Stressed about dealing with diabetes over the holidays? Here’s how to eat healthy and still have a fun, festive holiday season.
People with diabetes have to eat carefully all year, but let’s face it, the holidays can be especially difficult. It’s hard for everyone on a special diet to deal with buffets, parties, and family gatherings.
In fact, about half of people living with type 2 diabetes say it’s tougher to manage during the fall and winter holidays than any other time of year. And while most people say they do fine with their diet during a normal week, only about half said the same about holiday weeks.
All of the season’s celebrations and special events can disrupt your usual schedule and careful food planning. It’s hard to plan what you’ll eat at a party since you usually won’t know what they’ll be serving. And just try sticking to your plan once you get there and see all that yummy food!
Temptation is strong, but you’re stronger
The prospect of gaining five pounds (or more!) is reason enough to be careful over the holidays. But there are more reasons to stay on track: You might have real health issues if your diet slips from Thanksgiving to New Year’s.
When you’re tempted by your favorite holiday treats, think about how those few moments of pleasure balance against the complications of diabetes you could face for years to come. Or just consider how much work it will be to take off the pounds later. Is it worth having more cake, or was one nibble enough?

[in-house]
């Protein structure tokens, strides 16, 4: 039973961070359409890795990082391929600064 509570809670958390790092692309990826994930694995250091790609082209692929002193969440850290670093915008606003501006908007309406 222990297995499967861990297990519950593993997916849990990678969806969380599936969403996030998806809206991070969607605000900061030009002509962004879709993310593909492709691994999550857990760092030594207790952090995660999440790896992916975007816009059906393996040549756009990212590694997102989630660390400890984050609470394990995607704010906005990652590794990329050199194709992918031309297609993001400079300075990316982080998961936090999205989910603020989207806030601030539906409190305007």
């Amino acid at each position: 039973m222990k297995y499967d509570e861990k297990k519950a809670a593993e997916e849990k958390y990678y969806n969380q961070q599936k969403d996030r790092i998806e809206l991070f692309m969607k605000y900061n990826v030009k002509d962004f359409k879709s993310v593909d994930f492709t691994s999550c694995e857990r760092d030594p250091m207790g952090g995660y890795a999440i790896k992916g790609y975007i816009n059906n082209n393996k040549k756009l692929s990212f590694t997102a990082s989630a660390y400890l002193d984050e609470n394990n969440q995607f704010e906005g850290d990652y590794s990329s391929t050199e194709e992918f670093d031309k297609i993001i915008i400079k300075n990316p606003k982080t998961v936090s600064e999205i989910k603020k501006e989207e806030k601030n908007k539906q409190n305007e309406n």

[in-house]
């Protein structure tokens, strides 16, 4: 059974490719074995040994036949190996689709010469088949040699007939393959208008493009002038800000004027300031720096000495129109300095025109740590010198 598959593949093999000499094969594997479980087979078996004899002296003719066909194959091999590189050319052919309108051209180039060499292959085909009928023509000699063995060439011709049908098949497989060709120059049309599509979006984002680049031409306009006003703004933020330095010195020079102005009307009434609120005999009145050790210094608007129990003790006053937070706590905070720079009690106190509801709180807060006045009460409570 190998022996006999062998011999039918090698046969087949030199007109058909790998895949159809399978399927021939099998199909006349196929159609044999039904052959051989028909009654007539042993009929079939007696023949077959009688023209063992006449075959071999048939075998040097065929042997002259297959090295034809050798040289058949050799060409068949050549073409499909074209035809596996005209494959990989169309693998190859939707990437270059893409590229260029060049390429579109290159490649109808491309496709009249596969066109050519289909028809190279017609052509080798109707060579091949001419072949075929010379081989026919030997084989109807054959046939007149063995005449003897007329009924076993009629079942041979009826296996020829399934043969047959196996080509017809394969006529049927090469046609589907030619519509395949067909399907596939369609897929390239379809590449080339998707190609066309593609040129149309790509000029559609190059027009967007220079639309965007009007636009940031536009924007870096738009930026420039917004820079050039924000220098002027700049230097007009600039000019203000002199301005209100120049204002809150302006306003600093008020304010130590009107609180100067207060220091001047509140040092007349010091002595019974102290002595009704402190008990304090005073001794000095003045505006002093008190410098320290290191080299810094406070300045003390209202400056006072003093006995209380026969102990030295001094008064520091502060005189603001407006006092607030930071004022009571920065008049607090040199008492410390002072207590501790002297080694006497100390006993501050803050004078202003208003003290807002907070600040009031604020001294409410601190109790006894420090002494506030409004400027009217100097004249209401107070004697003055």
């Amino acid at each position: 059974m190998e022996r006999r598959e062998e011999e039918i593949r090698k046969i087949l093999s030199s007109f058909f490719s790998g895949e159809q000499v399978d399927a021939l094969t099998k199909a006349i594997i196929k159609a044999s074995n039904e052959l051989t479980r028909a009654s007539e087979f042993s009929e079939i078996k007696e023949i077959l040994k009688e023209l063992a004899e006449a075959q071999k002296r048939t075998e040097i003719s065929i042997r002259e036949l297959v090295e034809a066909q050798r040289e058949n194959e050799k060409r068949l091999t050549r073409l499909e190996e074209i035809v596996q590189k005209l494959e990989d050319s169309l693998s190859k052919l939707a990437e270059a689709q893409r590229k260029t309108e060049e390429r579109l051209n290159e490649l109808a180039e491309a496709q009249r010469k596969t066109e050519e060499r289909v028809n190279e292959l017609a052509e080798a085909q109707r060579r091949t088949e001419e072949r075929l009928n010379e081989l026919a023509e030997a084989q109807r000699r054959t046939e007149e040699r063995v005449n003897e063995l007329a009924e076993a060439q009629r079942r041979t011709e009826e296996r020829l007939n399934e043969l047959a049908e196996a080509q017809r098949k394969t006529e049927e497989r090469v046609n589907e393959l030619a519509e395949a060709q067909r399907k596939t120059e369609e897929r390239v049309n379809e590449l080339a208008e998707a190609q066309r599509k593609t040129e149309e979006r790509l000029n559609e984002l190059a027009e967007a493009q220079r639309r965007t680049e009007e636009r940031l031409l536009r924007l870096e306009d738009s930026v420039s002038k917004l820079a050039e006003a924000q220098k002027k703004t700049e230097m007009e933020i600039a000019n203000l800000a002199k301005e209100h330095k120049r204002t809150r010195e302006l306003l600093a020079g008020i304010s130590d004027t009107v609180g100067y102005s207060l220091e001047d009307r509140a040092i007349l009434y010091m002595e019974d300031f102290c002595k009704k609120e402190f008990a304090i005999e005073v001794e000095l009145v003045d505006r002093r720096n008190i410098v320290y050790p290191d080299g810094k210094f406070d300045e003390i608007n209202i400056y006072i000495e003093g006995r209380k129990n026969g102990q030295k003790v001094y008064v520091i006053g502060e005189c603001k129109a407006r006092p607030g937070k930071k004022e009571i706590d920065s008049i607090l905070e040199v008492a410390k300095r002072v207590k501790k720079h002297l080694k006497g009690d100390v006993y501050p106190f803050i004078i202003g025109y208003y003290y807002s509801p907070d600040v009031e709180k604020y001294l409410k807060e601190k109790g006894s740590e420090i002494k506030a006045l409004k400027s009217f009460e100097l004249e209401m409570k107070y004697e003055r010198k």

As you head into the season, team up with your doctor. Be honest about the events and temptations coming up and how careful you really can be. Your doctor can only help you stay on top of your sugar levels if you are frank about what you can do. Then you can decide together if you should check your blood sugar more often than usual or might need a short-term change in your medication schedule.
With that plan in place, try these tips for common holiday food challenges and how you can crush them. Just because the season is challenging doesn’t mean you can’t enjoy holiday celebrations — food included – and stay healthy at the same time.
The challenge: Schedule switch
“The dinner party is a few hours later than I usually eat. I’ll be so hungry that I’ll eat too much.”
Crush it: Trying to tough it out until dinner isn’t likely to work well. Instead, eat a small snack at your usual mealtime to keep your blood sugar steady. Then eat a little bit less at dinner to balance out the extra snack calories or carbs.
The challenge: Sweet treats
“I’m afraid there won’t be anything healthy for me to eat at the party.”
Crush it: If you don’t ask, you won’t know! Check with your host before the party to see what they’ll be serving. Or just offer to bring some dishes yourself, like fresh veggies and salsa, a festive fruit salad, or any of your go-to, favorite diabetes-friendly dishes.
The challenge: Bountiful buffets
“The buffet looks amazing — and I want it all!”
Crush it: Buffets are so hard, with endless choices that seem to go on forever. Good news: You can have your buffet and keep it (mostly) healthy, too. First, remember what a “diabetic plate” looks like: Half your plate gets filled with non-starchy vegetables, one quarter of it is carbs, and the last quarter is for protein. Try to stick to that balance at the buffet. Choose the veggies first, then pick your carbs and proteins, fitting in the foods you like. Next — and this is the most important part — move away from the buffet. Really. No seconds!
The challenge: Plate envy
“Look at them eating all the yummy-looking stuff that I want, too. But I know I shouldn’t have it.”